Tuesday, January 10, 2012

Cousin Sister

Family trees have unique branches
Last night while we were out and about, we chanced to meet up with my cousin Sister. She has a "real" name, but family members have always called her Sister, because that's what her three brothers called her while we were all growing up. So even though she isn't my sister (she's my first cousin), I call her Sister, too.

This got me to thinking about family names. Besides my cousin Sister, I had an Aunt Bubba, and Bubba is usually a nickname for a male.

We have lots of Bigs and Littles in our family. Big Hunter, Little Hunter, "Savannah" Hunter, and now Baby Hunter. When I named my oldest daughter after my best friend Suzanne, we got Big and Little Suzanne. In an odd twist of fate, Big Suzanne is married to Little Hunter, though their sizes and weights are the opposite of their descriptors.

We have two family members that went by initials: T.P. and T.C. Both men had Thomas as their first name, so you might think we had a family aversion to the name Tom, but T.C.'s daughter named her son for him, and he goes by the "first" name of Tom Crawford.

Oh! I nearly forgot this one. Another first cousin was a second child. She grew up hearing her sister Gay saying the word "Mama" for their mom. So Little Syb called their mom "Gay's Mama."

I also had an aunt named Tootsie.

I've laid a portion of my family tree out there for you. Care to share about the "different" names of your family? A free download to one lucky commentor. The prize drawing will be on Friday afternoon, so it's not too late to post.

Maggie Toussaint

Coming in March:
Death, Island Style - a little sun, a little fun, a dead guy in the surf
Murder in the Buff - murder blooms in the nudists' organic garden


  1. What a cute post, Maggie. I enjoyed hearing all your relatives' nicknames. That might be a southern thing, all those cool nicknames. I've read a lot of southern literature and there is always a Bubba or a Big or Little somebody. I grew up in the Midwest, and I guess my ancestors were not so interesting or colorful. We all went by our regular 'ol names. My mom called me Sis, but that's as far as it went. I can't recall a single neat nickname in my family, or my husband's either.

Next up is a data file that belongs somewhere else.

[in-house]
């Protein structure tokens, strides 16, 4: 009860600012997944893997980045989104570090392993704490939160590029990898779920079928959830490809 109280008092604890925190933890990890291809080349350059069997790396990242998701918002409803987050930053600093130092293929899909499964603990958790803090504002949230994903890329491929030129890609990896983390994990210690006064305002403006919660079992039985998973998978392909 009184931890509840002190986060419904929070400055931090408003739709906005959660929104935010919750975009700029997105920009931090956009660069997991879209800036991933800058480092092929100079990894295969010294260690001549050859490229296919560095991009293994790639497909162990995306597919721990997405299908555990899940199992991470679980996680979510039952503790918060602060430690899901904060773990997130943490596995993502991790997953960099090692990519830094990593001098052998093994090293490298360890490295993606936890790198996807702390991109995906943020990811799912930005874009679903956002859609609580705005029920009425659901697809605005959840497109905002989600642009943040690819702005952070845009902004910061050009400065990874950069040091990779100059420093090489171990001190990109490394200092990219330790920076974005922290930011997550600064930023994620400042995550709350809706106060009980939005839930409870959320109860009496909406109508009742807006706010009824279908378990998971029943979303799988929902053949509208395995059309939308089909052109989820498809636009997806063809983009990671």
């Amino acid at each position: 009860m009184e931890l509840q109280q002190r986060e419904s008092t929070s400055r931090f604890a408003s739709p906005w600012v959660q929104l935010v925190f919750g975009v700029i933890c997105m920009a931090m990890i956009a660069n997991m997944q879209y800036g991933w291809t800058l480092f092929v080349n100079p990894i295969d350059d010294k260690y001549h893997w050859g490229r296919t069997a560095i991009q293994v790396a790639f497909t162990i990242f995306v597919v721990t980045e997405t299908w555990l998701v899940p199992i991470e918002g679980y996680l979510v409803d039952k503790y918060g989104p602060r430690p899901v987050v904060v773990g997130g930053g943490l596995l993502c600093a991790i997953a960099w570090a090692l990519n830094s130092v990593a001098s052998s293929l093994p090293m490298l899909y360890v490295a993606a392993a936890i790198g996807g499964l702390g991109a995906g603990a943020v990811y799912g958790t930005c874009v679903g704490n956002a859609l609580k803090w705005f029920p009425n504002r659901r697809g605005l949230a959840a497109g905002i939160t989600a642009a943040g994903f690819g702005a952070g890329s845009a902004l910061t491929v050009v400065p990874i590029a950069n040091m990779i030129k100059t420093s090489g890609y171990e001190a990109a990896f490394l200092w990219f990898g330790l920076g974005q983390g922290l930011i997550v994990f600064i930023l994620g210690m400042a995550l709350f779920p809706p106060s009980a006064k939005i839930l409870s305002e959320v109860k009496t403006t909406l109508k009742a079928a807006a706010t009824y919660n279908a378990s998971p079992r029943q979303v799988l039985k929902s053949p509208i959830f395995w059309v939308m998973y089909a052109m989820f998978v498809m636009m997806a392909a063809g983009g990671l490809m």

2. LOL, Maggie, loved your post. Holy cow, I don't know how you keep track of all of the names. :) The only 'different' thing I did when growing up, and wasn't so off key, was to call my grandparents grandma and grandpa in French.
    *I'm a huge fan, so please don't enter me in the drawing. I want someone new to fall in love with your stories! ^5 Wishing you continued success! *Hugs*

  3. Maggie, I had a great-uncle Hubby (I think it might have been for Hubert, but I'm not sure). His wife was my Aunt Mame. Another great-aunt wanted her grandchildren to call her Mother Margie. An early grandchild couldn't manage that mouthful, so she became Augie. We have our share of initials, too. And in my brother-in-law's family, everyone's name begins with the letter "M." Last, but not least, my sister is Vetron.

  4. Maggie,
    What a great topic. My father's name was Abraham, but when he entered the navy, they used his initials, A.L. so he became Al and from there Alfred on some legal documents because of people's assumptions. I'm Ginger which is a nickname for Virginia, but Virginia's my mother. I've had to struggle my entire life to keep Virginia off my records, and my mother has had to endure the horrible nickname of "Dude" bestowed upon her by her brother.

    My brother's name is Gary, but to us he's always been Butch. So when his wife's refers to him as Gary, we all scratch our heads and wonder who she's talking about it until it dawns on us. I fear for grandson whose name is Spencer, but has been called "The Pook" for reasons not clear. I fear I may have started it by calling him Pookie Bear when he was little. We really have to watch what we say these days, don't we. Oh, and my grandpa used to call my mother (his daughter) Sis, which confused us because we had an Aunt Sis. Now my sister has dubbed her granddaughter, Natalia, "Bubby" because she's in Macedonia and wears a little scarf at times that resembles a babushka. I could go on, but I think you get the gist that your family isn't the only one with odd names. *lol* Oy Vey!